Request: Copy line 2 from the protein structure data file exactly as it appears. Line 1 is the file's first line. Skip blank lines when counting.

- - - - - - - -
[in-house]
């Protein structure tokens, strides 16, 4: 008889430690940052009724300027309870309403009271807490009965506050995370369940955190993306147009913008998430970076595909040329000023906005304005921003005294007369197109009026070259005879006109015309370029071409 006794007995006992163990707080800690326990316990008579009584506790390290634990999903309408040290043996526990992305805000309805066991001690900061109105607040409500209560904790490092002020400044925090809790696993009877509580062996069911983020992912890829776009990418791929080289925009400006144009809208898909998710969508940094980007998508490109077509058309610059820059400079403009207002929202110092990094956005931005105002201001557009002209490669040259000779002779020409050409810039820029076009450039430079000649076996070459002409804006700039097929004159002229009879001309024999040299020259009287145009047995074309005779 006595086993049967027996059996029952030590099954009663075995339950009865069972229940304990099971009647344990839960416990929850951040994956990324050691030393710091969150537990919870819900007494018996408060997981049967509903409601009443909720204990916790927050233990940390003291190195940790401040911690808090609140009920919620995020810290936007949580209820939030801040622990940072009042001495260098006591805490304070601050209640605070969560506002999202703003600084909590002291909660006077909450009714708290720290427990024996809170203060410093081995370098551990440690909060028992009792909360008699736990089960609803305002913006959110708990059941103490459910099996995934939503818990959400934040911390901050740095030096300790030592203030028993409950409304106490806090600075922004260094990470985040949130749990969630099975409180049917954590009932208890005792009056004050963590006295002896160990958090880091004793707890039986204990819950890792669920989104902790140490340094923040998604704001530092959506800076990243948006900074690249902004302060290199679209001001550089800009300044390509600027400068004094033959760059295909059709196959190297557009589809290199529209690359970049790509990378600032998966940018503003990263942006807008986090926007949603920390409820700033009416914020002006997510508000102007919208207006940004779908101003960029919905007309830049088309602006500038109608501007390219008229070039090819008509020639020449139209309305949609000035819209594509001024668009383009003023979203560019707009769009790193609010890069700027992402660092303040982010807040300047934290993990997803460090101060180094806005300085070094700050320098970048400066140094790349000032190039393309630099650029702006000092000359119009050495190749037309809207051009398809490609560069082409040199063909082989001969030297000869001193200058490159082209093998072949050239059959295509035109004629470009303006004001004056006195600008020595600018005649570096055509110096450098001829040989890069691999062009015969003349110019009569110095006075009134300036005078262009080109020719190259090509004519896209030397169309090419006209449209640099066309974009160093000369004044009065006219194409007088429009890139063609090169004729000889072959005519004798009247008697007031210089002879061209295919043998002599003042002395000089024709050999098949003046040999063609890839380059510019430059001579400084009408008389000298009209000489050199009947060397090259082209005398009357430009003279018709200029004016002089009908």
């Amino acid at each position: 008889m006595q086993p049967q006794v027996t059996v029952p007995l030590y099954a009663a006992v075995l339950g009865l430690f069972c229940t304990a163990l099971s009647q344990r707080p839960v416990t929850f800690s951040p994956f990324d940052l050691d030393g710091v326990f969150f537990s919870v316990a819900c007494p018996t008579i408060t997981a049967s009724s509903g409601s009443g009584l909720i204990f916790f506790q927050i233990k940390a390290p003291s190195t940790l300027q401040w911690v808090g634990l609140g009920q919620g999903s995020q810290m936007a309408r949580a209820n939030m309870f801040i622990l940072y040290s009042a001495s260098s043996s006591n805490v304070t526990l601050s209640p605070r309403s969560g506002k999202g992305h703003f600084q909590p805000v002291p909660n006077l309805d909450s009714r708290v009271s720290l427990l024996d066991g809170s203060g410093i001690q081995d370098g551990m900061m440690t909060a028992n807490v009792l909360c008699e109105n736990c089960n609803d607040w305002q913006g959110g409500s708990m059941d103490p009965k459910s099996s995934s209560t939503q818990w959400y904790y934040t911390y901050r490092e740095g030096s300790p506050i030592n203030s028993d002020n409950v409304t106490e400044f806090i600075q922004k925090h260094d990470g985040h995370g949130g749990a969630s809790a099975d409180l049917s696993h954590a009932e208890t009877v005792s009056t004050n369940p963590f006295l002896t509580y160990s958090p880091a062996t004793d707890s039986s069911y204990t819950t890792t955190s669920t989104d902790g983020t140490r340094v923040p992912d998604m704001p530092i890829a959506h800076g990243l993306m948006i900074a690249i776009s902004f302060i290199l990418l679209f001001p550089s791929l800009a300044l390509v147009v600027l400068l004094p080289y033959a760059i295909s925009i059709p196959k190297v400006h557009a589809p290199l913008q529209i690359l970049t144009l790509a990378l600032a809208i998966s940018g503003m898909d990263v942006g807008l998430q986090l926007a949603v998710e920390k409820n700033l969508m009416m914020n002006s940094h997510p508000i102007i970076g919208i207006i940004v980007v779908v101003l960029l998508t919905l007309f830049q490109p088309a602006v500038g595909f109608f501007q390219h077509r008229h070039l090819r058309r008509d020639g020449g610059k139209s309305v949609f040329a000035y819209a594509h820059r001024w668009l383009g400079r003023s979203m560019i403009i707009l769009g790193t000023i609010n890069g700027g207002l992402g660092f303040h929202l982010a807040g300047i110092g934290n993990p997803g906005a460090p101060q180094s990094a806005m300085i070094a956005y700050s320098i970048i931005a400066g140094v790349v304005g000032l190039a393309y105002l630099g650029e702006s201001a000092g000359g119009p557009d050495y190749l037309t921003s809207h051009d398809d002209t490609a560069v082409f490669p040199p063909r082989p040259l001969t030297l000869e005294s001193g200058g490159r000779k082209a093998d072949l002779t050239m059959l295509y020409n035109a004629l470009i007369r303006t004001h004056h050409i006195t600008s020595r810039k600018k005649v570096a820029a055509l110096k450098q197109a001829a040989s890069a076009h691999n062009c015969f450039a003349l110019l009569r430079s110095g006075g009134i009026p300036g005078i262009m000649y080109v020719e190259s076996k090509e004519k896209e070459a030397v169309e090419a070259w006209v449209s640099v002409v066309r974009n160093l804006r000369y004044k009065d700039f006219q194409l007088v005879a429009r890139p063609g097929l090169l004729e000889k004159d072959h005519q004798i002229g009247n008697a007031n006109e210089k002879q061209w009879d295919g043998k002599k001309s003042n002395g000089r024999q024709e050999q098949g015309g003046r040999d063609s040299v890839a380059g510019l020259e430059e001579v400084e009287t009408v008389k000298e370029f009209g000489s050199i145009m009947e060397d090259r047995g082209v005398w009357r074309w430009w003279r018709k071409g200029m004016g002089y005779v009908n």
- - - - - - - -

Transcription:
């Protein structure tokens, strides 16, 4: 008889430690940052009724300027309870309403009271807490009965506050995370369940955190993306147009913008998430970076595909040329000023906005304005921003005294007369197109009026070259005879006109015309370029071409 006794007995006992163990707080800690326990316990008579009584506790390290634990999903309408040290043996526990992305805000309805066991001690900061109105607040409500209560904790490092002020400044925090809790696993009877509580062996069911983020992912890829776009990418791929080289925009400006144009809208898909998710969508940094980007998508490109077509058309610059820059400079403009207002929202110092990094956005931005105002201001557009002209490669040259000779002779020409050409810039820029076009450039430079000649076996070459002409804006700039097929004159002229009879001309024999040299020259009287145009047995074309005779 006595086993049967027996059996029952030590099954009663075995339950009865069972229940304990099971009647344990839960416990929850951040994956990324050691030393710091969150537990919870819900007494018996408060997981049967509903409601009443909720204990916790927050233990940390003291190195940790401040911690808090609140009920919620995020810290936007949580209820939030801040622990940072009042001495260098006591805490304070601050209640605070969560506002999202703003600084909590002291909660006077909450009714708290720290427990024996809170203060410093081995370098551990440690909060028992009792909360008699736990089960609803305002913006959110708990059941103490459910099996995934939503818990959400934040911390901050740095030096300790030592203030028993409950409304106490806090600075922004260094990470985040949130749990969630099975409180049917954590009932208890005792009056004050963590006295002896160990958090880091004793707890039986204990819950890792669920989104902790140490340094923040998604704001530092959506800076990243948006900074690249902004302060290199679209001001550089800009300044390509600027400068004094033959760059295909059709196959190297557009589809290199529209690359970049790509990378600032998966940018503003990263942006807008986090926007949603920390409820700033009416914020002006997510508000102007919208207006940004779908101003960029919905007309830049088309602006500038109608501007390219008229070039090819008509020639020449139209309305949609000035819209594509001024668009383009003023979203560019707009769009790193609010890069700027992402660092303040982010807040300047934290993990997803460090101060180094806005300085070094700050320098970048400066140094790349000032190039393309630099650029702006000092000359119009050495190749037309809207051009398809490609560069082409040199063909082989001969030297000869001193200058490159082209093998072949050239059959295509035109004629470009303006004001004056006195600008020595600018005649570096055509110096450098001829040989890069691999062009015969003349110019009569110095006075009134300036005078262009080109020719190259090509004519896209030397169309090419006209449209640099066309974009160093000369004044009065006219194409007088429009890139063609090169004729000889072959005519004798009247008697007031210089002879061209295919043998002599003042002395000089024709050999098949003046040999063609890839380059510019430059001579400084009408008389000298009209000489050199009947060397090259082209005398009357430009003279018709200029004016002089009908």